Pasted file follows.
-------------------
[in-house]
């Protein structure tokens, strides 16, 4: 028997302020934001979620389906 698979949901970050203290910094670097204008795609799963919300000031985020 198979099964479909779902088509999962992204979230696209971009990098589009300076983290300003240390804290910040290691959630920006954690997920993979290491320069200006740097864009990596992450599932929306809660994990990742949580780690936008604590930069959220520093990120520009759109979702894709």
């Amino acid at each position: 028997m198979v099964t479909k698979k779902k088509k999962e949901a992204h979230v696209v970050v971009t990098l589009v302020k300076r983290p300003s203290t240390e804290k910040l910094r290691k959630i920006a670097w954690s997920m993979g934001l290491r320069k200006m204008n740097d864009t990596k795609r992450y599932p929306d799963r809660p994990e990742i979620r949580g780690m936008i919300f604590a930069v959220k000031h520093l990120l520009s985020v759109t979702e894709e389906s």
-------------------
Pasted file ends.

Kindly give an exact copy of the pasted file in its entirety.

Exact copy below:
[in-house]
């Protein structure tokens, strides 16, 4: 028997302020934001979620389906 698979949901970050203290910094670097204008795609799963919300000031985020 198979099964479909779902088509999962992204979230696209971009990098589009300076983290300003240390804290910040290691959630920006954690997920993979290491320069200006740097864009990596992450599932929306809660994990990742949580780690936008604590930069959220520093990120520009759109979702894709």
């Amino acid at each position: 028997m198979v099964t479909k698979k779902k088509k999962e949901a992204h979230v696209v970050v971009t990098l589009v302020k300076r983290p300003s203290t240390e804290k910040l910094r290691k959630i920006a670097w954690s997920m993979g934001l290491r320069k200006m204008n740097d864009t990596k795609r992450y599932p929306d799963r809660p994990e990742i979620r949580g780690m936008i919300f604590a930069v959220k000031h520093l990120l520009s985020v759109t979702e894709e389906s």